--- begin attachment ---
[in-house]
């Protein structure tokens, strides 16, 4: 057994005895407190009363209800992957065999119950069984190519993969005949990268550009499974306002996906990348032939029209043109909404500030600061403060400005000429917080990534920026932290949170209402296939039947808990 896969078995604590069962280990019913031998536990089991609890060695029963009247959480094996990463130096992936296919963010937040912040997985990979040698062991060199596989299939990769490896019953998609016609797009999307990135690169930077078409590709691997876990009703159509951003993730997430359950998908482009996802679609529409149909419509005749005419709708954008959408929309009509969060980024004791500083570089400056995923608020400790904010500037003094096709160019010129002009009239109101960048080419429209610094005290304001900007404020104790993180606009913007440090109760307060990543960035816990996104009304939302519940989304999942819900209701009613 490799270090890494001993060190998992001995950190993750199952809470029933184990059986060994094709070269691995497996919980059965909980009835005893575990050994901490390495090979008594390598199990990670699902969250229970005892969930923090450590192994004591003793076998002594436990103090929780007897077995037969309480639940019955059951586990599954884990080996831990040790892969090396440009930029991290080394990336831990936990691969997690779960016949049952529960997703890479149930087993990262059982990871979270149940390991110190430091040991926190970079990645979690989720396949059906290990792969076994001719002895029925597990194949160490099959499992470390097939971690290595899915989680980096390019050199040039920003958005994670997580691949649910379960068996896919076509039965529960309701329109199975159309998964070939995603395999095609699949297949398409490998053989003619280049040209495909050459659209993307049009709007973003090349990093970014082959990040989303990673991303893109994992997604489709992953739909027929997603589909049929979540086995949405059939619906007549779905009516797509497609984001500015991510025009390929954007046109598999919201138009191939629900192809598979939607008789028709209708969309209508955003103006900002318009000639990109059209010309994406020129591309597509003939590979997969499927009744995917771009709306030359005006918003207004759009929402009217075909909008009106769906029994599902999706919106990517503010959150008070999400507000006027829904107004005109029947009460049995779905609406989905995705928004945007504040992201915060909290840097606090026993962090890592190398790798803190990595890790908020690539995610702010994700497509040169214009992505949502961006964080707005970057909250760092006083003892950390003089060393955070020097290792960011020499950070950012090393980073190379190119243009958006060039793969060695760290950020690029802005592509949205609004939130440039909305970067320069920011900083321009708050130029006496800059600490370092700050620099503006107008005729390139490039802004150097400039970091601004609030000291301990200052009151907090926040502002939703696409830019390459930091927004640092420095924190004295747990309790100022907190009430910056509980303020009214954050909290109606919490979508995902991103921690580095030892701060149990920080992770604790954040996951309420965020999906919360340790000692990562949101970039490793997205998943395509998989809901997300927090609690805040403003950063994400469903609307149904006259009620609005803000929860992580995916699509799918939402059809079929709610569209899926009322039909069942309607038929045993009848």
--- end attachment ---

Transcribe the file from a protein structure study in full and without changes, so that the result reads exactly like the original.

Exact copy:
[in-house]
């Protein structure tokens, strides 16, 4: 057994005895407190009363209800992957065999119950069984190519993969005949990268550009499974306002996906990348032939029209043109909404500030600061403060400005000429917080990534920026932290949170209402296939039947808990 896969078995604590069962280990019913031998536990089991609890060695029963009247959480094996990463130096992936296919963010937040912040997985990979040698062991060199596989299939990769490896019953998609016609797009999307990135690169930077078409590709691997876990009703159509951003993730997430359950998908482009996802679609529409149909419509005749005419709708954008959408929309009509969060980024004791500083570089400056995923608020400790904010500037003094096709160019010129002009009239109101960048080419429209610094005290304001900007404020104790993180606009913007440090109760307060990543960035816990996104009304939302519940989304999942819900209701009613 490799270090890494001993060190998992001995950190993750199952809470029933184990059986060994094709070269691995497996919980059965909980009835005893575990050994901490390495090979008594390598199990990670699902969250229970005892969930923090450590192994004591003793076998002594436990103090929780007897077995037969309480639940019955059951586990599954884990080996831990040790892969090396440009930029991290080394990336831990936990691969997690779960016949049952529960997703890479149930087993990262059982990871979270149940390991110190430091040991926190970079990645979690989720396949059906290990792969076994001719002895029925597990194949160490099959499992470390097939971690290595899915989680980096390019050199040039920003958005994670997580691949649910379960068996896919076509039965529960309701329109199975159309998964070939995603395999095609699949297949398409490998053989003619280049040209495909050459659209993307049009709007973003090349990093970014082959990040989303990673991303893109994992997604489709992953739909027929997603589909049929979540086995949405059939619906007549779905009516797509497609984001500015991510025009390929954007046109598999919201138009191939629900192809598979939607008789028709209708969309209508955003103006900002318009000639990109059209010309994406020129591309597509003939590979997969499927009744995917771009709306030359005006918003207004759009929402009217075909909008009106769906029994599902999706919106990517503010959150008070999400507000006027829904107004005109029947009460049995779905609406989905995705928004945007504040992201915060909290840097606090026993962090890592190398790798803190990595890790908020690539995610702010994700497509040169214009992505949502961006964080707005970057909250760092006083003892950390003089060393955070020097290792960011020499950070950012090393980073190379190119243009958006060039793969060695760290950020690029802005592509949205609004939130440039909305970067320069920011900083321009708050130029006496800059600490370092700050620099503006107008005729390139490039802004150097400039970091601004609030000291301990200052009151907090926040502002939703696409830019390459930091927004640092420095924190004295747990309790100022907190009430910056509980303020009214954050909290109606919490979508995902991103921690580095030892701060149990920080992770604790954040996951309420965020999906919360340790000692990562949101970039490793997205998943395509998989809901997300927090609690805040403003950063994400469903609307149904006259009620609005803000929860992580995916699509799918939402059809079929709610569209899926009322039909069942309607038929045993009848």